The proposed regulations, if and when implemented, would succeed in addressing several major and long-standing issues with the current framework on banks’ investment portfolio. We wholeheartedly welcome several significant changes in the guidelines pertaining to a) the eligibility of non-SLR securities to be held in HTM b) the categorisation of investments into fair value hierarchies and c) the increased requirement for disclosures in the notes to accounts. However, there are still some issues, if left unaddressed, would diminish the significance and efficiency of the proposed measures. For instance, the norms on the hierarchy of valuation methods are held back by the lack of clarity on the interpretation and application of the definition of active markets. The permitting of non-SLR securities to be classified as HTM must also be bolstered by robust impairment tests, and clarity on the eligibility of specific instruments such as PTCs of senior and mezzanine tranches. Moreover, the distinction between the trading book categories needs to be clear enough to address the trading book distortions.

Nonetheless, it is laudable that the proposed guidelines would bring the Reserve Bank’s guidelines on valuation of the investment portfolio closer in line with that of global standards of accounting and risk management[23]. This would also ease the process of future implementation of Ind-AS for banks. In addition to improving the regulation and disclosure regime at the entity level, the proposed changes would have a positive effect from a systemic risk point of view as well. With the proposed changes on eligibility of non-SLR securities to be classified as HTM, banks can better manage their concentration risks and also improve the liquidity of their balance sheets. Further, as banks are significant participants in the investor market, this proposed change could also aid in the development of the bond market, which in turn would have far-reaching positive effects on systemic stability and financial market resilience.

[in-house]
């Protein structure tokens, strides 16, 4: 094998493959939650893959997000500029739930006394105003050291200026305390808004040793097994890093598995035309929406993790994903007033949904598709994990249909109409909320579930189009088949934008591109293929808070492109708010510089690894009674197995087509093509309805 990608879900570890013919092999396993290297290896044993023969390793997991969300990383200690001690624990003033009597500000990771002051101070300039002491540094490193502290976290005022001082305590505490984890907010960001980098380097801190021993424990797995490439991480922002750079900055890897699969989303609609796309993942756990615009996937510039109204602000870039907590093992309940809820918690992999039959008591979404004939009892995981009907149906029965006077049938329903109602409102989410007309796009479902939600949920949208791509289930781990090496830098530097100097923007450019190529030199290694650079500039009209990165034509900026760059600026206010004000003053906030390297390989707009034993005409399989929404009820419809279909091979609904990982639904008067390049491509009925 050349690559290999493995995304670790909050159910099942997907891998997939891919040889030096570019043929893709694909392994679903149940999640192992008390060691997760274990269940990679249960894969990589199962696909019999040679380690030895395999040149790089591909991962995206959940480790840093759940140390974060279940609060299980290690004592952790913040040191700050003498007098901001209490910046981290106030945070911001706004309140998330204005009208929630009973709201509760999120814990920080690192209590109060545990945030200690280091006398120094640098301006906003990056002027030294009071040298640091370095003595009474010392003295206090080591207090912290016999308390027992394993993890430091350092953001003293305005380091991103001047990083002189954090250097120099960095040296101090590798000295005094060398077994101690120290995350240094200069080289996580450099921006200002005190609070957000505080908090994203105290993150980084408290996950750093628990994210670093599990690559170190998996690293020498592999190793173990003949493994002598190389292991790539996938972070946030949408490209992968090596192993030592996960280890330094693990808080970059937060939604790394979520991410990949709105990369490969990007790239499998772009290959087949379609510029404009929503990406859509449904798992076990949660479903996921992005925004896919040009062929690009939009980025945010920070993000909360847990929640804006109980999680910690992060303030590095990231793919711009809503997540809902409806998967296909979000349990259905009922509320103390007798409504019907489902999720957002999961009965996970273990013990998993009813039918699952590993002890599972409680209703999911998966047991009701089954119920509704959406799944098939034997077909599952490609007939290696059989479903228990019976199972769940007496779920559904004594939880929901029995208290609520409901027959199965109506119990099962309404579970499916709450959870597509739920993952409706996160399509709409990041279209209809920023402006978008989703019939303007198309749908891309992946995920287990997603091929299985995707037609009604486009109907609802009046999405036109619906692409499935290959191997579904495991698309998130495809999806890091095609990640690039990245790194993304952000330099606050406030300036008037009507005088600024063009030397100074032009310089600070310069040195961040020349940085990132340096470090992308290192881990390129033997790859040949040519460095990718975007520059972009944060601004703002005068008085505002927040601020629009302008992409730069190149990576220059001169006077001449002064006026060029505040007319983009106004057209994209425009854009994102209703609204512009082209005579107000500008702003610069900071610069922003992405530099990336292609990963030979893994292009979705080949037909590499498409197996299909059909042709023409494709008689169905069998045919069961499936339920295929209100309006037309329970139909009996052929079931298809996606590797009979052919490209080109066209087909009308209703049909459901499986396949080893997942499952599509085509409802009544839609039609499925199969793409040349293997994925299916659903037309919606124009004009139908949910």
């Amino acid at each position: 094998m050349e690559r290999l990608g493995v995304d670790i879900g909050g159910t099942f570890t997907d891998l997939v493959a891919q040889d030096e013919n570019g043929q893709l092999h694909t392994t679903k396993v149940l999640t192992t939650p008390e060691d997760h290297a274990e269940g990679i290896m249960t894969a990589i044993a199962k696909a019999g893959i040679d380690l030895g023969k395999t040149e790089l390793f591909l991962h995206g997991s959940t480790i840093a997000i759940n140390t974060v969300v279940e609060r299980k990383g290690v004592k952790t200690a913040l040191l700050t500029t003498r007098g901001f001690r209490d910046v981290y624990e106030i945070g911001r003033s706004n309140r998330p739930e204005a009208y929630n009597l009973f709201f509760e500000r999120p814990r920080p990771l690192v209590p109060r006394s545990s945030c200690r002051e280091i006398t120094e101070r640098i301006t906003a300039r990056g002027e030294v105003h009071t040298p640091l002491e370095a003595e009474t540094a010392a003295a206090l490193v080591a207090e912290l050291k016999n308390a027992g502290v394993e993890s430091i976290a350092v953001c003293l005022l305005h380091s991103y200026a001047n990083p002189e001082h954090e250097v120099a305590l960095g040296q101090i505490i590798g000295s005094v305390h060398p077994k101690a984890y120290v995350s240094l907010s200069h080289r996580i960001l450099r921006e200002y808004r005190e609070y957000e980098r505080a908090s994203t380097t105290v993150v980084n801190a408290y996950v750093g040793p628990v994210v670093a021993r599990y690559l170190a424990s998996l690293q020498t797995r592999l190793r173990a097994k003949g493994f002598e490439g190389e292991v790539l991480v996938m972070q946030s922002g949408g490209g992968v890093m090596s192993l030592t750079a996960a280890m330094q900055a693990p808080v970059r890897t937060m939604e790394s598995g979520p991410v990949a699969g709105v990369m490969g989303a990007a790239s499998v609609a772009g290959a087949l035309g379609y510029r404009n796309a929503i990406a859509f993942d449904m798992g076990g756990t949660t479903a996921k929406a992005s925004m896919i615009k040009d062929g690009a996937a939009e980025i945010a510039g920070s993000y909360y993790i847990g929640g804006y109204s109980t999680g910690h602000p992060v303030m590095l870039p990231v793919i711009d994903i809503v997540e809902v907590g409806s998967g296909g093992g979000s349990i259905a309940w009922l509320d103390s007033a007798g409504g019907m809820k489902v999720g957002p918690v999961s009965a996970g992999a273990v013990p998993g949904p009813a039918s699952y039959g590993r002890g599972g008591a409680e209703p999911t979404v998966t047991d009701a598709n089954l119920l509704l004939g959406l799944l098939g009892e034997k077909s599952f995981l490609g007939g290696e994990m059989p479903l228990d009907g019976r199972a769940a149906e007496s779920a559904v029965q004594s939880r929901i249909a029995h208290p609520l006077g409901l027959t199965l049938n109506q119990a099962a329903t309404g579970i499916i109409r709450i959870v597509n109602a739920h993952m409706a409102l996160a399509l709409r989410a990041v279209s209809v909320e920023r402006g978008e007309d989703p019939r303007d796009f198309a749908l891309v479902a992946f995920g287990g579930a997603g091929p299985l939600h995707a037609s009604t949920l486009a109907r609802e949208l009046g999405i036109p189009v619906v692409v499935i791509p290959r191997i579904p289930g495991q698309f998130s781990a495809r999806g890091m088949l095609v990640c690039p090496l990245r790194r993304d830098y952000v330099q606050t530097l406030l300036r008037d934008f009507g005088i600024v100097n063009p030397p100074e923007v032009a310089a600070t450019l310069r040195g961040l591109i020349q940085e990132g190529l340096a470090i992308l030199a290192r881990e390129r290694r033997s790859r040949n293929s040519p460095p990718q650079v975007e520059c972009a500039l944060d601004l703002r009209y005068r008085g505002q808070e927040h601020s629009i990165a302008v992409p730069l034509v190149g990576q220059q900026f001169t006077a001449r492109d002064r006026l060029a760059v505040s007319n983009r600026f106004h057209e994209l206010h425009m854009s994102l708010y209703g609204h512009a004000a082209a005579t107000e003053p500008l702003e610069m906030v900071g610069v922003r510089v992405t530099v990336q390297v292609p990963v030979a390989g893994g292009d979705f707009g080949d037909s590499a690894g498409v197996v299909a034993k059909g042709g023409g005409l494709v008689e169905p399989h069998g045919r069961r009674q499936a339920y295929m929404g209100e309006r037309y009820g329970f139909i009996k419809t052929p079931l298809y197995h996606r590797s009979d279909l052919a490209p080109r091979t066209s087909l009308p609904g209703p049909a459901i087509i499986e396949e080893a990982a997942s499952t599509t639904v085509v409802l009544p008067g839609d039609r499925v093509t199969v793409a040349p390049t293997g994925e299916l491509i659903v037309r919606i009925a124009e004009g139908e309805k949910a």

[1] Srinivas, Madhu, et al. ” Assessing Transparency of Indian Banking System’s Public Risk Disclosure Regime – A Regulation Based Approach.” 2021. Dvara Research.

[2] Risk management strategy for large branch-based banks to deliver credit more effectively to low-income households and small businesses. Source – Chapter 4.2, Committee on Comprehensive Financial Services for Small Businesses and Low-Income Households. 2014. RBI Publications. Retrieved from: https://rbidocs.rbi.org.in/rdocs/PublicationReport/Pdfs/CFS070114RFL.pdf

[3] Paragraph 5.2, Ibid.

[4] Section 5, Ibid

[5] Paragraph 5.3 point (e), Ibid.

[6] Ibid

[7] Section 7, Ibid

[8] Ibid

[9] Paragraphs 7.12 and 7.15, Ibid.

[10] That is, holding the securities for short term resale or to benefit from short-term price movements, or to lock in arbitrage profits.

[11] Section 6, Discussion Paper on Review of Prudential Norms for Classification, Valuation and Operations of Investment Portfolio of Commercial Banks. January 2022. RBI Publications. Retrieved from: https://rbidocs.rbi.org.in/rdocs/Publications/PDFs/DISCUSSIONPAPER9604DB243FA84169847AC576EBEB593B.PDF